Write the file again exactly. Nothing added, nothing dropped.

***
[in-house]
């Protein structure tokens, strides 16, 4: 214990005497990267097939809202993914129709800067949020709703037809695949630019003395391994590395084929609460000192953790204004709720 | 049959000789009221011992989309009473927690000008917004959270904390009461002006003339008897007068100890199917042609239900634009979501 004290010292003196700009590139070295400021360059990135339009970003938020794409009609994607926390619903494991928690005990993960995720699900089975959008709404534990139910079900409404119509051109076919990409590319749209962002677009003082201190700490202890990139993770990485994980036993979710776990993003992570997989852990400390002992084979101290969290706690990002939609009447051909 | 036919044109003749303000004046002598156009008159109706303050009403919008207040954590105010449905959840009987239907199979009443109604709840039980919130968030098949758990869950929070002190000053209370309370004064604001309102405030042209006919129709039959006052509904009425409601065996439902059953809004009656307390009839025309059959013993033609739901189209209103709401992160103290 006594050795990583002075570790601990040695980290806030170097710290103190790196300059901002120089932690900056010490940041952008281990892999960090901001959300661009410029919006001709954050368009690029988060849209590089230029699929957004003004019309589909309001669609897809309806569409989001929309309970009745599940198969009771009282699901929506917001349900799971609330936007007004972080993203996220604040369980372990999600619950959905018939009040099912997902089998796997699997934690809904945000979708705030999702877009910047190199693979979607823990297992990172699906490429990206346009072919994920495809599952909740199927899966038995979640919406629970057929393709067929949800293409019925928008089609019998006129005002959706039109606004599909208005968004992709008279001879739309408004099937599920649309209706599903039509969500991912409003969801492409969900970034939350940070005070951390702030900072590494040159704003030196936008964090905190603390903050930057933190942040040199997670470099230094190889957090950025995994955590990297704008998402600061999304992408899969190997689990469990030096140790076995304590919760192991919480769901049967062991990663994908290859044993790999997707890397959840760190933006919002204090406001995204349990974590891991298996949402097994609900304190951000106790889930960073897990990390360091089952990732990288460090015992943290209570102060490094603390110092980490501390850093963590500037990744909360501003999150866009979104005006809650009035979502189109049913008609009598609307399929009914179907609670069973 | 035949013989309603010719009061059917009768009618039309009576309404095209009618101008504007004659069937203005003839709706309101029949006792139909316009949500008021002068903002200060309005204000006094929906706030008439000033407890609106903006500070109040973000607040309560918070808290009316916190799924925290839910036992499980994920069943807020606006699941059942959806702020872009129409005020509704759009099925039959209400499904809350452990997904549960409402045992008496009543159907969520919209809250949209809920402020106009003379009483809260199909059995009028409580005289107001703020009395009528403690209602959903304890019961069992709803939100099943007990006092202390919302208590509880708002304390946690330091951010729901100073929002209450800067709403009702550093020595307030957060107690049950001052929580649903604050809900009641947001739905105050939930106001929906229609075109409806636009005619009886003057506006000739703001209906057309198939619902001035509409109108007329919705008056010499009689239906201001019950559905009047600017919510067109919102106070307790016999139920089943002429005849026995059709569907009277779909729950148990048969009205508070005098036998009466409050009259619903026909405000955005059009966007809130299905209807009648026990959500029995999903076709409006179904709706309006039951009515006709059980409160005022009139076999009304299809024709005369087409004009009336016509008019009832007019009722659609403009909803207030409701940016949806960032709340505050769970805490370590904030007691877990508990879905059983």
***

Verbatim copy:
[in-house]
């Protein structure tokens, strides 16, 4: 214990005497990267097939809202993914129709800067949020709703037809695949630019003395391994590395084929609460000192953790204004709720 | 049959000789009221011992989309009473927690000008917004959270904390009461002006003339008897007068100890199917042609239900634009979501 004290010292003196700009590139070295400021360059990135339009970003938020794409009609994607926390619903494991928690005990993960995720699900089975959008709404534990139910079900409404119509051109076919990409590319749209962002677009003082201190700490202890990139993770990485994980036993979710776990993003992570997989852990400390002992084979101290969290706690990002939609009447051909 | 036919044109003749303000004046002598156009008159109706303050009403919008207040954590105010449905959840009987239907199979009443109604709840039980919130968030098949758990869950929070002190000053209370309370004064604001309102405030042209006919129709039959006052509904009425409601065996439902059953809004009656307390009839025309059959013993033609739901189209209103709401992160103290 006594050795990583002075570790601990040695980290806030170097710290103190790196300059901002120089932690900056010490940041952008281990892999960090901001959300661009410029919006001709954050368009690029988060849209590089230029699929957004003004019309589909309001669609897809309806569409989001929309309970009745599940198969009771009282699901929506917001349900799971609330936007007004972080993203996220604040369980372990999600619950959905018939009040099912997902089998796997699997934690809904945000979708705030999702877009910047190199693979979607823990297992990172699906490429990206346009072919994920495809599952909740199927899966038995979640919406629970057929393709067929949800293409019925928008089609019998006129005002959706039109606004599909208005968004992709008279001879739309408004099937599920649309209706599903039509969500991912409003969801492409969900970034939350940070005070951390702030900072590494040159704003030196936008964090905190603390903050930057933190942040040199997670470099230094190889957090950025995994955590990297704008998402600061999304992408899969190997689990469990030096140790076995304590919760192991919480769901049967062991990663994908290859044993790999997707890397959840760190933006919002204090406001995204349990974590891991298996949402097994609900304190951000106790889930960073897990990390360091089952990732990288460090015992943290209570102060490094603390110092980490501390850093963590500037990744909360501003999150866009979104005006809650009035979502189109049913008609009598609307399929009914179907609670069973 | 035949013989309603010719009061059917009768009618039309009576309404095209009618101008504007004659069937203005003839709706309101029949006792139909316009949500008021002068903002200060309005204000006094929906706030008439000033407890609106903006500070109040973000607040309560918070808290009316916190799924925290839910036992499980994920069943807020606006699941059942959806702020872009129409005020509704759009099925039959209400499904809350452990997904549960409402045992008496009543159907969520919209809250949209809920402020106009003379009483809260199909059995009028409580005289107001703020009395009528403690209602959903304890019961069992709803939100099943007990006092202390919302208590509880708002304390946690330091951010729901100073929002209450800067709403009702550093020595307030957060107690049950001052929580649903604050809900009641947001739905105050939930106001929906229609075109409806636009005619009886003057506006000739703001209906057309198939619902001035509409109108007329919705008056010499009689239906201001019950559905009047600017919510067109919102106070307790016999139920089943002429005849026995059709569907009277779909729950148990048969009205508070005098036998009466409050009259619903026909405000955005059009966007809130299905209807009648026990959500029995999903076709409006179904709706309006039951009515006709059980409160005022009139076999009304299809024709005369087409004009009336016509008019009832007019009722659609403009909803207030409701940016949806960032709340505050769970805490370590904030007691877990508990879905059983």